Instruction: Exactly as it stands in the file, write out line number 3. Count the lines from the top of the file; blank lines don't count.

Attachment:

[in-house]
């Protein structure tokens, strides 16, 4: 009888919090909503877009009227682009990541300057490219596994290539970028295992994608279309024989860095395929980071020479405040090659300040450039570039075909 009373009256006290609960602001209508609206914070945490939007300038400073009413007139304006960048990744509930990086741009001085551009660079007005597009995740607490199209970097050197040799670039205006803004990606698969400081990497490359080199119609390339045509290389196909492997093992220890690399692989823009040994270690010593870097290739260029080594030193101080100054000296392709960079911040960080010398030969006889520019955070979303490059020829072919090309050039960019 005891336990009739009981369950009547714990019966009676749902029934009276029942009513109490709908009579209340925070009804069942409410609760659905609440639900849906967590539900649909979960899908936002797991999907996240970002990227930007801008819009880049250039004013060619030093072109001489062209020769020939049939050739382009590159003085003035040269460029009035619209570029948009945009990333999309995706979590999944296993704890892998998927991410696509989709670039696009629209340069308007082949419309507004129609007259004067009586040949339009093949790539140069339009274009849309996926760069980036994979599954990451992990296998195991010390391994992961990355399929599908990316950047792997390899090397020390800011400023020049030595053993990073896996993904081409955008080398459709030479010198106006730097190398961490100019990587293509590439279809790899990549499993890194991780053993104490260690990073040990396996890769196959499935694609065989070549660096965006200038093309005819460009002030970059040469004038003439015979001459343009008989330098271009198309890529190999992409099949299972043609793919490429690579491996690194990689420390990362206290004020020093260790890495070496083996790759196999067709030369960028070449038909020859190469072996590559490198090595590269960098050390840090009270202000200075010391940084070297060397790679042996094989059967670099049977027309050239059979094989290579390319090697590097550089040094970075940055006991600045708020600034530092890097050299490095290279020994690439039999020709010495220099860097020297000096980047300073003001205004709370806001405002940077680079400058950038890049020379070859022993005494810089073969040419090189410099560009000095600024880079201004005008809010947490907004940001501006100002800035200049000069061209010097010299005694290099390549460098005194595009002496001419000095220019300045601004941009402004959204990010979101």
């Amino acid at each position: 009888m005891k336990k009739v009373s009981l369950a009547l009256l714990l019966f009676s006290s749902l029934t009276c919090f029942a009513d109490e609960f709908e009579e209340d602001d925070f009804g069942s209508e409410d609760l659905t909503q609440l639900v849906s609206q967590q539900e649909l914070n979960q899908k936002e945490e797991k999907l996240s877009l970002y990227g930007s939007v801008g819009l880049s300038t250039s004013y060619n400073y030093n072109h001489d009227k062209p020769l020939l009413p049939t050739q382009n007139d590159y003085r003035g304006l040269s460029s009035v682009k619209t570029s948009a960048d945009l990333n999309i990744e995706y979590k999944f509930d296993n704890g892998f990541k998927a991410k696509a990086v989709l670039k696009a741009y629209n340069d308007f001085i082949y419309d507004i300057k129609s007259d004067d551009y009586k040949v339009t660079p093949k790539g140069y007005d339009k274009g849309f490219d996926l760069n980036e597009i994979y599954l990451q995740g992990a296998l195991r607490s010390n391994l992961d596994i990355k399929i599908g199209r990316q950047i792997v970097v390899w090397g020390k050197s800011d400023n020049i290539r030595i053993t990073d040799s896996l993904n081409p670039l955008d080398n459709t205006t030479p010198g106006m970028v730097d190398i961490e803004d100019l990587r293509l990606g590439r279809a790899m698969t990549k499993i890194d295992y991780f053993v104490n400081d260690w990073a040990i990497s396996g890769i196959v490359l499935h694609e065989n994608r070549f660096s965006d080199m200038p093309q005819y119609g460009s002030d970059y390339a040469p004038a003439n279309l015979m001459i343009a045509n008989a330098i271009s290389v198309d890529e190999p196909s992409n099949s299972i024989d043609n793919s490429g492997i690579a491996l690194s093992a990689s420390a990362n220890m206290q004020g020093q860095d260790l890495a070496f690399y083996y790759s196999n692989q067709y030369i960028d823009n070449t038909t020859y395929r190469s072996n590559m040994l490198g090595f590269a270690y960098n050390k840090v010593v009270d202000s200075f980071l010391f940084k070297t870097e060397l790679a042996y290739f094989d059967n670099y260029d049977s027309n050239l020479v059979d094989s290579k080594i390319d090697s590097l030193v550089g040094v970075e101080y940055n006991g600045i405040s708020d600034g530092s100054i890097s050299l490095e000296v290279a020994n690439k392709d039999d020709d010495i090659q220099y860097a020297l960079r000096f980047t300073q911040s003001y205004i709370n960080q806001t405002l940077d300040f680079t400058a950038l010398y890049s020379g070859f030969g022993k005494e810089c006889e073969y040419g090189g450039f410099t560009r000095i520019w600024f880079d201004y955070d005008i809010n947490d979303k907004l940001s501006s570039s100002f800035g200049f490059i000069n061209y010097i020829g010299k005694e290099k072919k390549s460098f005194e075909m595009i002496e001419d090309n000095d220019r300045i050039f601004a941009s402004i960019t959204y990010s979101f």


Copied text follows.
């Amino acid at each position: 009888m005891k336990k009739v009373s009981l369950a009547l009256l714990l019966f009676s006290s749902l029934t009276c919090f029942a009513d109490e609960f709908e009579e209340d602001d925070f009804g069942s209508e409410d609760l659905t909503q609440l639900v849906s609206q967590q539900e649909l914070n979960q899908k936002e945490e797991k999907l996240s877009l970002y990227g930007s939007v801008g819009l880049s300038t250039s004013y060619n400073y030093n072109h001489d009227k062209p020769l020939l009413p049939t050739q382009n007139d590159y003085r003035g304006l040269s460029s009035v682009k619209t570029s948009a960048d945009l990333n999309i990744e995706y979590k999944f509930d296993n704890g892998f990541k998927a991410k696509a990086v989709l670039k696009a741009y629209n340069d308007f001085i082949y419309d507004i300057k129609s007259d004067d551009y009586k040949v339009t660079p093949k790539g140069y007005d339009k274009g849309f490219d996926l760069n980036e597009i994979y599954l990451q995740g992990a296998l195991r607490s010390n391994l992961d596994i990355k399929i599908g199209r990316q950047i792997v970097v390899w090397g020390k050197s800011d400023n020049i290539r030595i053993t990073d040799s896996l993904n081409p670039l955008d080398n459709t205006t030479p010198g106006m970028v730097d190398i961490e803004d100019l990587r293509l990606g590439r279809a790899m698969t990549k499993i890194d295992y991780f053993v104490n400081d260690w990073a040990i990497s396996g890769i196959v490359l499935h694609e065989n994608r070549f660096s965006d080199m200038p093309q005819y119609g460009s002030d970059y390339a040469p004038a003439n279309l015979m001459i343009a045509n008989a330098i271009s290389v198309d890529e190999p196909s992409n099949s299972i024989d043609n793919s490429g492997i690579a491996l690194s093992a990689s420390a990362n220890m206290q004020g020093q860095d260790l890495a070496f690399y083996y790759s196999n692989q067709y030369i960028d823009n070449t038909t020859y395929r190469s072996n590559m040994l490198g090595f590269a270690y960098n050390k840090v010593v009270d202000s200075f980071l010391f940084k070297t870097e060397l790679a042996y290739f094989d059967n670099y260029d049977s027309n050239l020479v059979d094989s290579k080594i390319d090697s590097l030193v550089g040094v970075e101080y940055n006991g600045i405040s708020d600034g530092s100054i890097s050299l490095e000296v290279a020994n690439k392709d039999d020709d010495i090659q220099y860097a020297l960079r000096f980047t300073q911040s003001y205004i709370n960080q806001t405002l940077d300040f680079t400058a950038l010398y890049s020379g070859f030969g022993k005494e810089c006889e073969y040419g090189g450039f410099t560009r000095i520019w600024f880079d201004y955070d005008i809010n947490d979303k907004l940001s501006s570039s100002f800035g200049f490059i000069n061209y010097i020829g010299k005694e290099k072919k390549s460098f005194e075909m595009i002496e001419d090309n000095d220019r300045i050039f601004a941009s402004i960019t959204y990010s979101f």